The pencil drawings easily capture the joy in the soldier’s eyes and the look of uncertainty and confusion as the daughter he is holding in his arms gazes a little warily at the man who to her is mostly a stranger.
Artist Jeannie Habermehl said she presented the drawings to a friend whose Army son recently came home from a nine-month tour in Afghanistan. That man, Spencer Tipton, had left at home his wife Tisha, a daughter, Addisyn, who is not yet school age, and a son, Avery, 5.
Habermehl, a local artist who recently moved to Dalton from Texas, said Tipton’s mother, Kim, is one of her friends. Kim showed her the cellphone pictures someone had taken of the reunion when Spencer Tipton saw his family again in Washington state where they now live. Kim asked if she could draw the photos, and Habermehl said she was glad to do so.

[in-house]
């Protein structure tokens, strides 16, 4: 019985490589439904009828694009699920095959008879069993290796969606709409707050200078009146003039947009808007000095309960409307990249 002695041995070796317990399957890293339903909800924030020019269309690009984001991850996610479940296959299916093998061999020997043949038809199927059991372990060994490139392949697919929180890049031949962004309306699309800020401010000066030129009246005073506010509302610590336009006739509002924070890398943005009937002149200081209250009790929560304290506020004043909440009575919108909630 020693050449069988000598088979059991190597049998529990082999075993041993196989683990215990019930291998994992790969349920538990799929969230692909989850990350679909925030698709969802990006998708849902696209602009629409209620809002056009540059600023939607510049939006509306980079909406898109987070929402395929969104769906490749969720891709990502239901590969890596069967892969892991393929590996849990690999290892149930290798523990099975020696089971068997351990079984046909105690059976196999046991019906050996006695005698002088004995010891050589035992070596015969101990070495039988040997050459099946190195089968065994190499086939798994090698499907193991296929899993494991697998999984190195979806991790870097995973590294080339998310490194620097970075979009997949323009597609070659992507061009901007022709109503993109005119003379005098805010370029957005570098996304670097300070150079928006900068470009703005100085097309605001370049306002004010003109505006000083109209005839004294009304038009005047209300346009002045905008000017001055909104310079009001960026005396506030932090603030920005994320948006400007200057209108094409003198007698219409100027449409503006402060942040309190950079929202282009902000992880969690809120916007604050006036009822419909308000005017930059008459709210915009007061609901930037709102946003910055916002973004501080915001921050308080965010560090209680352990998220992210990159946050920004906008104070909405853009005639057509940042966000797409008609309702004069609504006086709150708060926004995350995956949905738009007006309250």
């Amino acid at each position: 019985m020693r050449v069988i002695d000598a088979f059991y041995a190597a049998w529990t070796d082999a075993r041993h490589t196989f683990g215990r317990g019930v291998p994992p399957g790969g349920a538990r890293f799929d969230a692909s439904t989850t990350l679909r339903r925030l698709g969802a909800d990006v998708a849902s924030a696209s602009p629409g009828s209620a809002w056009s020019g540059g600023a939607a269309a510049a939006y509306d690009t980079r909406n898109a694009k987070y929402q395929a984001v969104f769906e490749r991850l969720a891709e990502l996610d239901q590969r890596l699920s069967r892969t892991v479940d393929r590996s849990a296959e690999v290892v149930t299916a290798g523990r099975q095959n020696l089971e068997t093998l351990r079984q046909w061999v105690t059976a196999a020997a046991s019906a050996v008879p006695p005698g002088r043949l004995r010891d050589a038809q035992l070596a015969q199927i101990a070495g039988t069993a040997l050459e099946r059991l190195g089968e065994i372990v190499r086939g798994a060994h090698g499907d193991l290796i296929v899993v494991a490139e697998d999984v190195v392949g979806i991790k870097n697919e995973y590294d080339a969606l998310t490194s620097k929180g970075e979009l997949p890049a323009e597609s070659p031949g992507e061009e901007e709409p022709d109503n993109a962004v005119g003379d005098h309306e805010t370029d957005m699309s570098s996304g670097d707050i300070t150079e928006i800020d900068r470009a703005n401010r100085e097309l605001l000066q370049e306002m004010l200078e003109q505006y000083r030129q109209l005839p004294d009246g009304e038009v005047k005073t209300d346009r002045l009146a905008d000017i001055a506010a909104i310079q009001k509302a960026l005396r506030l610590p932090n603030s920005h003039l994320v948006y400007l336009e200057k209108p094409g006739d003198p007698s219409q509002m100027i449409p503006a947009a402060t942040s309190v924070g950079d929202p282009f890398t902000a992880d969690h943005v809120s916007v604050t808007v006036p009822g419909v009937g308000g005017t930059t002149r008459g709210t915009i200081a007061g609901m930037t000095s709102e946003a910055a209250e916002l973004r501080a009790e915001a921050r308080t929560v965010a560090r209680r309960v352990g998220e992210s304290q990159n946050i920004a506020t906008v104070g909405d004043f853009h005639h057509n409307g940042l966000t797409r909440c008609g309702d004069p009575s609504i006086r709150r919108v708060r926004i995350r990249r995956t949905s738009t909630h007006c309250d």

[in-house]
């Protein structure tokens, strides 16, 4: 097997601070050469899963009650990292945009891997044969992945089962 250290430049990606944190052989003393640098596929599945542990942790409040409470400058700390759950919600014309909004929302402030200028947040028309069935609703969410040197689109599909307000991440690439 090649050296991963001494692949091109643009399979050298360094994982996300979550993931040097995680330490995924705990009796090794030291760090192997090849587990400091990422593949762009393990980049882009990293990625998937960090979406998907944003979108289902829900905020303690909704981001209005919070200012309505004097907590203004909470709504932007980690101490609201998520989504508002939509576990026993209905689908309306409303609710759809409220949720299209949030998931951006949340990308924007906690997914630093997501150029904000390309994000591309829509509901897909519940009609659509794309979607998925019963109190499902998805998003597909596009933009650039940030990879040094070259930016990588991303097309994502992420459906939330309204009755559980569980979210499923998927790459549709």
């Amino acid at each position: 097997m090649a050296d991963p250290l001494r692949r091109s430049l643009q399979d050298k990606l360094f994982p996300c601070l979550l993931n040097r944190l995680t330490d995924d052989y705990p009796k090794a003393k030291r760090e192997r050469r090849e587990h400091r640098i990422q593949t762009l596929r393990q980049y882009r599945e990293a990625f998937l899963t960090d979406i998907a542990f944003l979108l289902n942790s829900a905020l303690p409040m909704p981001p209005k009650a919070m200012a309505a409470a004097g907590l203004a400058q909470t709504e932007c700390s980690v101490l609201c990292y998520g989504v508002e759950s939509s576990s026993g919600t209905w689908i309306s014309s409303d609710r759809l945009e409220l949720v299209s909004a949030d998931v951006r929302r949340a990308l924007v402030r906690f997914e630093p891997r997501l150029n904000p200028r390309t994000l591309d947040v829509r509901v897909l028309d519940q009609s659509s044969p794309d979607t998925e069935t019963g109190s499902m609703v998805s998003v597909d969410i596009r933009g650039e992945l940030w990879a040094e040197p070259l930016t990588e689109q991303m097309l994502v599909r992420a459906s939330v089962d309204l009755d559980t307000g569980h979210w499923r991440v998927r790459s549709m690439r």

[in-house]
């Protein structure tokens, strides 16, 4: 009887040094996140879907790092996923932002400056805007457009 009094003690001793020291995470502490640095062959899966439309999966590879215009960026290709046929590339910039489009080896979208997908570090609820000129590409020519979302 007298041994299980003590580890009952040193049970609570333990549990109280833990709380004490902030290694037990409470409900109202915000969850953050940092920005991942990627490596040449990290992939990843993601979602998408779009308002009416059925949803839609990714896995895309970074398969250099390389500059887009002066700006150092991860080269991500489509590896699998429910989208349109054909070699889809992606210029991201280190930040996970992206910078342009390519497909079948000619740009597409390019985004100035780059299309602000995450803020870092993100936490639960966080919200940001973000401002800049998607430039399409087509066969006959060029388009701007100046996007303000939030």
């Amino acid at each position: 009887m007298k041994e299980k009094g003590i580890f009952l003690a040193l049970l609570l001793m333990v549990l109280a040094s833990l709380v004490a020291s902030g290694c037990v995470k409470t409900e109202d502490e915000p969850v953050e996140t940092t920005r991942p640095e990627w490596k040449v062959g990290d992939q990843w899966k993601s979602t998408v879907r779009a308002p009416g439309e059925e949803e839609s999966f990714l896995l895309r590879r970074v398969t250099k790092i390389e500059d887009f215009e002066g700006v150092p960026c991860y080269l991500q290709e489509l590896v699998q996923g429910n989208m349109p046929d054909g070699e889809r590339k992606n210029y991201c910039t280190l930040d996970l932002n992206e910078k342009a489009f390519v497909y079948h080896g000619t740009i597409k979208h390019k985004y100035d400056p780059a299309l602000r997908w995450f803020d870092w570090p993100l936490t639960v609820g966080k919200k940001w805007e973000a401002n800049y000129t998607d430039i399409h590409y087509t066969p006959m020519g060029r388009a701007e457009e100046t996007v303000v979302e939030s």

Addisyn’s expression caught Habermehl’s attention. In it, Habermehl saw what it means to sacrifice in war, both for the soldiers and for their families.
“The little girl was looking at him like her whole face told the story, like she didn’t really know him because she was just a few weeks old when he left,” Habermehl explained.
Kim Tipton said her son graduated from Southeast Whitfield High School in 2006 and had always wanted to join the military. He is debating whether to extend his enlistment, she said. He has one-and-a-half years left. The good news is that it doesn’t look like he’ll have to deploy out again.
“The little girl, he’s not seen her a lot between training and stuff like that,” Kim Tipton explained. “She’s 2 years old, and he’s probably seen her a total of five months of her life.”
Kim Tipton praised Habermehl’s work, saying she is a “very, very good” artist. The emotion captured in the drawings, she said, is “identical” to what the cellphone pictures showed.
Spencer Tipton still has several family members in the Dalton area including parents Kim and Michael Tipton. His grandparents are Marvin and Diane Bell and the late Charles and Tootsie Tipton.